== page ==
For pregnant women and their newborns-to-be, a safe and effective way to help prevent premature birth would be a great benefit. But the only drug approved by the Food and Drug Administration to prevent premature birth may not be safe or effective.
The drug is the synthetic hormone Makena (17alpha-hydroxyprogesterone caproate, or 17-OHPC). Study findings published in the American Journal of Obstetrics and Gynecology show that exposure to the substance in the womb increased a child’s risk for cancer later in life, reports a press release from the University of Texas Health Science Center at Houston.
Approved in the 1950s to prevent miscarriages and in 2011 (on an experimental basis ) to prevent premature birth, 17-OHPC was frequently administered to pregnant women in the 1950s and ’60s and is still prescribed today.
For the study, researchers collected data from the Child Health Development Studies on more than 18,000 pregnant women on the Kaiser Permanente Health Plan for prenatal care between 1959 and 1966. Scientists reviewed clinical information from mothers’ medical records six months prior to pregnancy and throughout their delivery.
Investigators also noted the number and timing of injections of 17-OHPC that the women received during this time. Cancers in their offspring, ages 0 to 58, were verified through 2019 using the California Cancer Registry.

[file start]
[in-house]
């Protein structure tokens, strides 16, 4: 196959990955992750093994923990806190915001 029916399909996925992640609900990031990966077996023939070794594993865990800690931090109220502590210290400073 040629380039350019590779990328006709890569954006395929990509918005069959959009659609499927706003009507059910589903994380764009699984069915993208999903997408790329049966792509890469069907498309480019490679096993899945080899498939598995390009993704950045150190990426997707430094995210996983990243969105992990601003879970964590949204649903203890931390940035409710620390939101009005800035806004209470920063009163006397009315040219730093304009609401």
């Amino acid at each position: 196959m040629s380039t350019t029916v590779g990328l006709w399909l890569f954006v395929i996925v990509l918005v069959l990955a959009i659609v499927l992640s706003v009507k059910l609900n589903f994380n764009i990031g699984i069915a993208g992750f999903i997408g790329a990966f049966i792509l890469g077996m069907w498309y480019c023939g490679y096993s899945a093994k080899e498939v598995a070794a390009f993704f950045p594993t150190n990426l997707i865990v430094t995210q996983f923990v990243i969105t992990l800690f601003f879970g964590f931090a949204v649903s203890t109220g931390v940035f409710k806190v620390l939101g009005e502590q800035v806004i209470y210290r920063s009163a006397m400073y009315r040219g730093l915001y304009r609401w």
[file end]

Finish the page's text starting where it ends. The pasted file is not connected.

Over the follow-up period, results showed that 1,008 of these women’s offspring were eventually diagnosed with cancer. Almost 234 of these individuals were exposed to 17-OHPC in the womb. Offspring who had been exposed 17-OHPC had cancer detected in adulthood more than twice as often as offspring not exposed.
Researchers also learned that cancer risk increased when babies were exposed to the drug during the first trimester. Interestingly, second and third trimester exposure was linked to a higher risk for cancer among males but not females. Colorectal, prostate and pediatric brain cancers were also more likely to occur among those exposed to 17-OHPC hormone in the first trimester compared with those not exposed to the drug.
“Our findings suggest taking this drug during pregnancy can disrupt early development, which may increase risk of cancer decades later [in offspring],” noted Caitlin C. Murphy, PhD, MPH, an associate professor at the UTHealth School of Public Health and lead author of the study. “With this drug we are seeing the effects of a synthetic hormone. Things that happened to us in the womb, or exposures in utero, are important risk factors for developing cancer many decades after we’re born.”
In the end, the drug might not even have been effective at delaying birth. According to Murphy, a new randomized study showed that taking 17-OHPC failed to minimize the risk of preterm birth.
Researchers advised caution with respect to use of the drug, a suggestion supported by the FDA’s proposal last year that the drug be taken off the market.
To read more about cancer treatment and fertility concerns, read “Oncofertility: Creating a Bridge Between Cancer Care and Reproductive Health.”